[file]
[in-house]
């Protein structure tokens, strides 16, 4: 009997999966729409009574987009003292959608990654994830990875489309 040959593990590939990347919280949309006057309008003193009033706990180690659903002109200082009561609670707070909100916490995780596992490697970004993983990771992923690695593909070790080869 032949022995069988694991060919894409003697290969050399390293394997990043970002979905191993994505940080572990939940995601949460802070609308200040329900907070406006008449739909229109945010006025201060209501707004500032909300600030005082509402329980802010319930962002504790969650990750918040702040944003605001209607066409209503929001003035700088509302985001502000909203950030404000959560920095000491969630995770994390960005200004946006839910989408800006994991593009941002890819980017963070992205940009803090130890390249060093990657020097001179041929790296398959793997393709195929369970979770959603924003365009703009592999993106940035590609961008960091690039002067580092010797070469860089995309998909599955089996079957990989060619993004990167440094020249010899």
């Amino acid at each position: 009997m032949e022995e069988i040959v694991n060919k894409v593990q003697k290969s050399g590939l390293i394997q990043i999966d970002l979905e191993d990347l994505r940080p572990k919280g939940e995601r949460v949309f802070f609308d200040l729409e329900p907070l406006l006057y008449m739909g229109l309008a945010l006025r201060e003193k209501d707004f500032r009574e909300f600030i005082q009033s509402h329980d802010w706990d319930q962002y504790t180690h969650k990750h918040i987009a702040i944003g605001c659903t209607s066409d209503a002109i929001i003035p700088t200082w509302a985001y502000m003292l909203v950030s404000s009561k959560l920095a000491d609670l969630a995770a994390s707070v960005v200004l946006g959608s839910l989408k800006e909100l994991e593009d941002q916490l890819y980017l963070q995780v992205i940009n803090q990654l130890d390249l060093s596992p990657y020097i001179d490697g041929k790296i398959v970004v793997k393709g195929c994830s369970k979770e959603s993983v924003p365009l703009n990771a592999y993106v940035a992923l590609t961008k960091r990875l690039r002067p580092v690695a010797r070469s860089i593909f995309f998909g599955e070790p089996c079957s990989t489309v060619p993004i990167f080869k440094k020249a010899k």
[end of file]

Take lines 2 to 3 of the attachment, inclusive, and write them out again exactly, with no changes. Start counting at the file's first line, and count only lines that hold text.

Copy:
């Protein structure tokens, strides 16, 4: 009997999966729409009574987009003292959608990654994830990875489309 040959593990590939990347919280949309006057309008003193009033706990180690659903002109200082009561609670707070909100916490995780596992490697970004993983990771992923690695593909070790080869 032949022995069988694991060919894409003697290969050399390293394997990043970002979905191993994505940080572990939940995601949460802070609308200040329900907070406006008449739909229109945010006025201060209501707004500032909300600030005082509402329980802010319930962002504790969650990750918040702040944003605001209607066409209503929001003035700088509302985001502000909203950030404000959560920095000491969630995770994390960005200004946006839910989408800006994991593009941002890819980017963070992205940009803090130890390249060093990657020097001179041929790296398959793997393709195929369970979770959603924003365009703009592999993106940035590609961008960091690039002067580092010797070469860089995309998909599955089996079957990989060619993004990167440094020249010899």
């Amino acid at each position: 009997m032949e022995e069988i040959v694991n060919k894409v593990q003697k290969s050399g590939l390293i394997q990043i999966d970002l979905e191993d990347l994505r940080p572990k919280g939940e995601r949460v949309f802070f609308d200040l729409e329900p907070l406006l006057y008449m739909g229109l309008a945010l006025r201060e003193k209501d707004f500032r009574e909300f600030i005082q009033s509402h329980d802010w706990d319930q962002y504790t180690h969650k990750h918040i987009a702040i944003g605001c659903t209607s066409d209503a002109i929001i003035p700088t200082w509302a985001y502000m003292l909203v950030s404000s009561k959560l920095a000491d609670l969630a995770a994390s707070v960005v200004l946006g959608s839910l989408k800006e909100l994991e593009d941002q916490l890819y980017l963070q995780v992205i940009n803090q990654l130890d390249l060093s596992p990657y020097i001179d490697g041929k790296i398959v970004v793997k393709g195929c994830s369970k979770e959603s993983v924003p365009l703009n990771a592999y993106v940035a992923l590609t961008k960091r990875l690039r002067p580092v690695a010797r070469s860089i593909f995309f998909g599955e070790p089996c079957s990989t489309v060619p993004i990167f080869k440094k020249a010899k």